ED HENRY, CNN WHITE HOUSE CORRESPONDENT (voice-over): It was the best economic news the president has gotten since he took office.

BARACK OBAMA (D-IL), PRESIDENT OF THE UNITED STATES: The 3.5 percent growth in the third quarter is the largest three-month gain we have seen in two years. This is obviously welcome news and affirmation that this recession is abating and the steps we've taken have made a difference.

HENRY: But unemployment is still at 9.8 percent, the worst since 1983. So the president was careful to say the recovery still has a long way to go.

OBAMA: While this report today represents real progress, the benchmark I use to measure the strength of our economy is not just weather our GDP is growing, but whether we are creating jobs, whether families are having an easier time paying their bills, whether our businesses are hiring and doing well.

HENRY: That's why Friday, the White House will unveil a report making its case the stimulus package has saved or created hundreds of thousands of jobs. Republicans insist Mr. Obama is having a hard time backing up his claims.

BOEHNER: The president said when he signed the bill into law that unemployment would not exceed eight percent. It's now nearly 10 percent. And so I'm pleased that the GDP numbers this morning were up. But the question is, where are the jobs.

AUSTAN GOOLSBEE, WHITE HOUSE ECONOMIC ADVISER: Republicans have been playing the role of the old East German judge at the Olympics that it doesn't matter what any report says, how many private forecasters look and say the stimulus had a big impact. We could hit the triple lucks (ph) and they are still going to give the administration a two. (END VIDEOTAPE)

HENRY: The problem is many people across the country though are still not feeling that good economic news in their pockets. That's very worrisome for a White House who is facing an off year election next week, some key governorships up for grabs, where the economy will be front and center. Lou.

DOBBS: What does one do with an economic adviser who doesn't appreciate that some people like neither ice skating nor economics.

HENRY: Yes, you know it's sort of those two-handed economists that Harry Truman used to talk about on one hand, on the other hand...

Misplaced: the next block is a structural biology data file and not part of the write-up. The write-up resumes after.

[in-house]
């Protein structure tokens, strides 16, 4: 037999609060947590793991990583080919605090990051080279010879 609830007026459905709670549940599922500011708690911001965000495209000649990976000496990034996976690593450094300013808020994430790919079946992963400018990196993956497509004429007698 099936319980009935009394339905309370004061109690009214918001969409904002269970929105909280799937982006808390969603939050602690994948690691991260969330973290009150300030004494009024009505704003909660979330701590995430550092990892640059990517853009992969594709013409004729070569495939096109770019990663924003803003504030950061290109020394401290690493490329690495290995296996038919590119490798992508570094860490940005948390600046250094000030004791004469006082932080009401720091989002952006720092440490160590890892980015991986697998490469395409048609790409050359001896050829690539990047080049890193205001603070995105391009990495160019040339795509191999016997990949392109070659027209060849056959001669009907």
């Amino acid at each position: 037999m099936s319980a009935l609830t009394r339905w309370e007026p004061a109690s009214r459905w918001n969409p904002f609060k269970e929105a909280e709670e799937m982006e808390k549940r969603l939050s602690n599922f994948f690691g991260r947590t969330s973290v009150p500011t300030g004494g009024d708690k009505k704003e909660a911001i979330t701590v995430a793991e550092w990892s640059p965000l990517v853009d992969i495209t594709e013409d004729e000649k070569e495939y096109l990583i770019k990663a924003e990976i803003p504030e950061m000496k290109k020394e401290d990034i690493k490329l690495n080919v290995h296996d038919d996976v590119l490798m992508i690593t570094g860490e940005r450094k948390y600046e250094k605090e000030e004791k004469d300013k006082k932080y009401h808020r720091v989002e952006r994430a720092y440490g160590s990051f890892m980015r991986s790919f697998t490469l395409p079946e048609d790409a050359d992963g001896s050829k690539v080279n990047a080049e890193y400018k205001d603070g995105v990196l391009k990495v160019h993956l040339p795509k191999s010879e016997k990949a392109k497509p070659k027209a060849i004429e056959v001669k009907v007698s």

DOBBS: I think also Goolsbee just took off his shoes as well. I mean when we get through the partisan nonsense here, the ridiculousness of talking about the size of the stimulus and its impact, it is too premature. We've just seen the first estimate of 30,000 jobs have to be revised lower by 20 percent to $25,000, raising the cost of each job to about $85,000 each and to hear Boehner basically talking down the economy. This is -- this is a level of discussion in Washington, D.C. unworthy of the jobs held by two of the primary voices conducting the discussion.

HENRY: It's a frustration many across the country must feel right now as they watch what's going on in Washington and in their own homes they are still struggling to pay their bills. That's why tomorrow is going to be a big moment and a lot of people will be paying attention to it. Vice President Joe Biden is going to be releasing a report about the stimulus and more details than we have gotten so far. We're going to be digging into that very closely. And in fact I'm going to be interviewing Vice President Biden tomorrow. And I'll come back on tomorrow night, Lou, if you will have me, and I'll explain exactly how he defends whether or not they're really these jobs out there, Lou.

DOBBS: We'll have you. But I'm just curious -- I'd be curious to know if Mr. Biden, if the vice president, the president, John Boehner, Mitch McConnell, the Republicans will get down on their knees and say thank you Lord for 3.5 percent growth in the third quarter. They didn't have much to do with it, but they ought to be doggone grateful for it. I appreciate it...

HENRY: Still anemic as well and a lot of people are expecting a much stronger growth next year, it's the big hope out there, Lou.